Federal Court rejects application for Telstra to supply ‘personal’ metadata

A long-running battle over whether or not telcos should have to provide stored metadata to customers on request — which evolved over numerous appeals into a battle over which data should be considered personal — appears to have come to an unsatisfying end this week in Australia’s Federal Court.

The case between the Privacy Commissioner and Telstra was sparked two years ago when the former ordered the telco to supply metadata on request, on the grounds that it was the personal data of the customer. With this latest decision, Telstra will not be obliged to obey that order.

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As the government was preparing to introduce new rules in 2013 that would oblige telcos to store the data generated when customers used their services (for example not your voice or articles you read online, but information on your calls, location and IP addresses of sites you visit), Ben Grubb, then a journalist at Fairfax Media, asked his telco Telstra for a copy of the data.

Telstra provided some information, but not the complete set it would be required to give to law enforcement if asked under the retention laws.

In 2015 the Privacy Commissioner ruled against Telstra, ordering it to provide the missing data, but the decision was overturned when Telstra appealed to the Administrative Appeals Tribunal (AAT).

A counter appeal from the Privacy Commissioner saw the issue taken to the Federal Court, where it was ultimately dismissed this week.

“It’s obviously a disappointing outcome,” Grubb says, “but I’m really grateful that the Privacy Commissioner followed this through by going to the Federal Court to appeal it”.

Grubb says he believes the protracted, public legal stoush may have influenced the system to change for the better, even if Telstra was ultimately vindicated.

“The point of this case was to get my telco to hand over what they were already providing to law-enforcement agencies on a case-by-case basis. In effect, the case achieved most of this, with Telstra eventually allowing consumers to access a lot of what they had on file about their users,” Grubb says, referring to a change the telco made in 2015.

Still, this week’s decision means his original request for metadata will ultimately not be fulfilled.

“At first, Telstra refused me access to information beyond my billing information. They then provided further information, but not all of what I was requesting. Wednesday’s decision means that I won’t be provided with that further information, which included, among other information, IP addresses, URLs, and specific cell tower location information,” Grubb says.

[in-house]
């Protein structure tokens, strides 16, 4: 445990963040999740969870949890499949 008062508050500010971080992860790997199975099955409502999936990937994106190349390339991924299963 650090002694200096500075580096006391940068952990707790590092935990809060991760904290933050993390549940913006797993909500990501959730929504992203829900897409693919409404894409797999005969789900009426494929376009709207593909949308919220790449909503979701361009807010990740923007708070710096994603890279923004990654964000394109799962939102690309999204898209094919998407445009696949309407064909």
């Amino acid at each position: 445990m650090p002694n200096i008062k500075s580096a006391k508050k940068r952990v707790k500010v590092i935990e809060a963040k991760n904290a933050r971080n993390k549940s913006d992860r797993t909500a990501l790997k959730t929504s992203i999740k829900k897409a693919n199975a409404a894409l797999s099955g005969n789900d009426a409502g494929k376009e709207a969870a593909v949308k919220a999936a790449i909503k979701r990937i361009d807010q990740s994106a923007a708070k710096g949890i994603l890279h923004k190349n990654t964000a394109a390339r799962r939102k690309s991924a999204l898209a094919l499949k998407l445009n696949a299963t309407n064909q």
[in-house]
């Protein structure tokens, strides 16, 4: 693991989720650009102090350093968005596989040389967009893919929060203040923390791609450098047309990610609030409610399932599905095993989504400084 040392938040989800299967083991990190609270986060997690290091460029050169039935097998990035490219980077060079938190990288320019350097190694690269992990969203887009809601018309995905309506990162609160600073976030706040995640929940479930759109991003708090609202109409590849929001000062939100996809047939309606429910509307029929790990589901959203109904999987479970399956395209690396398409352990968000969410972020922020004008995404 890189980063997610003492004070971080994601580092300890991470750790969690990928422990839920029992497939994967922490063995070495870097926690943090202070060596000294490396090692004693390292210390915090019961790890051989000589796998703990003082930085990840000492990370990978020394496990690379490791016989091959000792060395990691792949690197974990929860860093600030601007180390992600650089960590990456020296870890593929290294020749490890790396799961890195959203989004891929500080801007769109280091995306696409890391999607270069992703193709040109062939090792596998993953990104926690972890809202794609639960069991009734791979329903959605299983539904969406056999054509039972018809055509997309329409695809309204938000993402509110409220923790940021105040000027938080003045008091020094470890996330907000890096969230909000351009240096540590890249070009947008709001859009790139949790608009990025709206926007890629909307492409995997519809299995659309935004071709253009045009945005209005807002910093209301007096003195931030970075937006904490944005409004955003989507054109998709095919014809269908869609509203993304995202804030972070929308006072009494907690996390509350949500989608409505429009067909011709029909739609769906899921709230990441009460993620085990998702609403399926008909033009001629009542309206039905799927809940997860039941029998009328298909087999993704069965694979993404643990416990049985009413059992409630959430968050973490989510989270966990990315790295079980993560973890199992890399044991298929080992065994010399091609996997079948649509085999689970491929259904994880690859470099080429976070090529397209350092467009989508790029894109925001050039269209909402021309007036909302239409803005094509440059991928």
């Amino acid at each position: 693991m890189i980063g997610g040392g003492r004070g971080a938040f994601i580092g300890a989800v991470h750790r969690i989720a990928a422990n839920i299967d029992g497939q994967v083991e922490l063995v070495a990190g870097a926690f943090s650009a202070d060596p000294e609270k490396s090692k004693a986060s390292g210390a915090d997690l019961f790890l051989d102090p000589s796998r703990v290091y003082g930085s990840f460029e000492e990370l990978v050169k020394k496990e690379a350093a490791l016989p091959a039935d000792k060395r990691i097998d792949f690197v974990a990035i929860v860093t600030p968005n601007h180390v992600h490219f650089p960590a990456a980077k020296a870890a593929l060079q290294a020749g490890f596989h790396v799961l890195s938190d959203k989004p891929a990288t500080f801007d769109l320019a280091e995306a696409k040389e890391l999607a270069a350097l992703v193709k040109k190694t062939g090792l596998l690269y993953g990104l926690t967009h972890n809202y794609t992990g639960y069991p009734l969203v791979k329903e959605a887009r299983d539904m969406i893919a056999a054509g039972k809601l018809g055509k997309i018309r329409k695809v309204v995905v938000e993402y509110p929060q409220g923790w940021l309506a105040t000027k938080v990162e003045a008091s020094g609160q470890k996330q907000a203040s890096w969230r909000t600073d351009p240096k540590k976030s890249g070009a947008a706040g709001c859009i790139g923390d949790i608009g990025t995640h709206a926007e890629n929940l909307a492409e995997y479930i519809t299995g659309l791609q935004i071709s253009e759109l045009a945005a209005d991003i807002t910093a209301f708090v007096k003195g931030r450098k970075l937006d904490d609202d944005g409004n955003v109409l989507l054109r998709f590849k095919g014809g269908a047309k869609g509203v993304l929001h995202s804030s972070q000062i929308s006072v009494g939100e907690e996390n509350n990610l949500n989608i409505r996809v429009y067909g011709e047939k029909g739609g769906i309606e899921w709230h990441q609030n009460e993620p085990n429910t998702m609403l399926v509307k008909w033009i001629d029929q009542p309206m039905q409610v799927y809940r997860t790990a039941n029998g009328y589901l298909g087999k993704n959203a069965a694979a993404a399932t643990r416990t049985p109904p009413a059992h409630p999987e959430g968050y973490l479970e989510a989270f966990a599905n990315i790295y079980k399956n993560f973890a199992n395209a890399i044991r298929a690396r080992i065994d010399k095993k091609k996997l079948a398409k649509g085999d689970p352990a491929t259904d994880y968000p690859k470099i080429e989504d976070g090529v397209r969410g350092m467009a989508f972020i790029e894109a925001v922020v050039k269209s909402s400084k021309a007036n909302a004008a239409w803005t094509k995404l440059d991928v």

“I still worry about scope creep with regards to data retention. The recent discussion paper put out just before Christmas by the government to enable even more entities to access our highly personal information is worrying, and something many privacy advocates warned would likely end up happening once the data retention laws were passed.”

Anna Johnston, director of Salinger Privacy and former deputy privacy commissioner for NSW, says people shouldn’t interpret this week’s decision as the court “gutting” the definition of what “personal information” is. Rather, the court has just declined to resolve questions still up in the air.

In a detailed blog post explaining the case, Johnston argues that the AAT’s interpretations in its decision in favour of Telstra were “ridiculous”, and “completely undermined our privacy laws”. The AAT’s view that some metadata was not personal information, and so need not be provided to customers, hinged on the fact that the data was about connections between mobile devices, rather than about a person.

But, Johnston writes, surely the data can be both things at once.

“Even car repair records, which certainly have been created for the primary purpose of dealing with a car rather than a human being, will have information about the car owner”, like their address, phone number and car make, Johnston writes.

In this case, though, the Privacy Commissioner failed to make this distinction in its appeal to the Federal Court.

“Instead of arguing that information could be ‘about’ more than one thing, i.e. that metadata could be ‘about’ both the delivery of a network service and the customer receiving that service,” Johnston wrote, “the Privacy Commissioner’s legal team argued that the phrase ‘about an individual’ was redundant, and should simply be ignored,” and the argument was ultimately rejected by the court.

Speaking to Fairfax Media, Johnston said the situation is complicated by the fact that definitions in the Telecommunications (Interception And Access) Act have changed in the time since Grubb first lodged his complaint.

Johnston believes Telstra was in the wrong in refusing to supply the information, but the privacy commissioner went the wrong way about setting things right (although she says the door is not closed for a fix to come in future with another complaint).

With the rules as they currently are, Johnston believes the case could be made for information to be provided if the complainant could show why the data was personal.

“I would argue that the Federal Court left open the possibility that the data Ben Grubb and Telstra were arguing about would be ‘personal information’, because they said that the individual needs to be a subject matter, not the subject, as the AAT said,” Johnston says.

“The judges stressed the need to consider “the totality of the information”. In other words, linkability to an identifiable individual might still make something ‘personal information’, and thus within the scope of our privacy laws.”

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Henry Sapiecha

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